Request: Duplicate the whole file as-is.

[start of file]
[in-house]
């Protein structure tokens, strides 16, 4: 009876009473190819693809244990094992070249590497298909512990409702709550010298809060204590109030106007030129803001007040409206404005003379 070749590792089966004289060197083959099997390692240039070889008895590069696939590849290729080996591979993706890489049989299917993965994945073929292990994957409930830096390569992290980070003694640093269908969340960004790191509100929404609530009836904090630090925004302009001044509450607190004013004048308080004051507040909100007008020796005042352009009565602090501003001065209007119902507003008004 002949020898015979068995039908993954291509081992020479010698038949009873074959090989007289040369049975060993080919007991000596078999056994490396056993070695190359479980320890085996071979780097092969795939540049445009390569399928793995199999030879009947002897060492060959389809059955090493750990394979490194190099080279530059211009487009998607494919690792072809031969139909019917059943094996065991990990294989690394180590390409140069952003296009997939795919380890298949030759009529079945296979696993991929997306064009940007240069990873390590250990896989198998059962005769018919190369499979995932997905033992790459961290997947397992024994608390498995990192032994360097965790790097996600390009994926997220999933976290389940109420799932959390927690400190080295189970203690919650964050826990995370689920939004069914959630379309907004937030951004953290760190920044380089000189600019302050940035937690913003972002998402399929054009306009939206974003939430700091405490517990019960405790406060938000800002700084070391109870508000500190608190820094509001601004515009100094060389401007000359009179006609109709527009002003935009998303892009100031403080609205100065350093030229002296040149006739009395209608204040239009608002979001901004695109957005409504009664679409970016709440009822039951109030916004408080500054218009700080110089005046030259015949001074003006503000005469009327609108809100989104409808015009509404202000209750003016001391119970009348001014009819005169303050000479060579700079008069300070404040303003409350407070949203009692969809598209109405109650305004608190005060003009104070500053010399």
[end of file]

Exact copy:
[in-house]
């Protein structure tokens, strides 16, 4: 009876009473190819693809244990094992070249590497298909512990409702709550010298809060204590109030106007030129803001007040409206404005003379 070749590792089966004289060197083959099997390692240039070889008895590069696939590849290729080996591979993706890489049989299917993965994945073929292990994957409930830096390569992290980070003694640093269908969340960004790191509100929404609530009836904090630090925004302009001044509450607190004013004048308080004051507040909100007008020796005042352009009565602090501003001065209007119902507003008004 002949020898015979068995039908993954291509081992020479010698038949009873074959090989007289040369049975060993080919007991000596078999056994490396056993070695190359479980320890085996071979780097092969795939540049445009390569399928793995199999030879009947002897060492060959389809059955090493750990394979490194190099080279530059211009487009998607494919690792072809031969139909019917059943094996065991990990294989690394180590390409140069952003296009997939795919380890298949030759009529079945296979696993991929997306064009940007240069990873390590250990896989198998059962005769018919190369499979995932997905033992790459961290997947397992024994608390498995990192032994360097965790790097996600390009994926997220999933976290389940109420799932959390927690400190080295189970203690919650964050826990995370689920939004069914959630379309907004937030951004953290760190920044380089000189600019302050940035937690913003972002998402399929054009306009939206974003939430700091405490517990019960405790406060938000800002700084070391109870508000500190608190820094509001601004515009100094060389401007000359009179006609109709527009002003935009998303892009100031403080609205100065350093030229002296040149006739009395209608204040239009608002979001901004695109957005409504009664679409970016709440009822039951109030916004408080500054218009700080110089005046030259015949001074003006503000005469009327609108809100989104409808015009509404202000209750003016001391119970009348001014009819005169303050000479060579700079008069300070404040303003409350407070949203009692969809598209109405109650305004608190005060003009104070500053010399």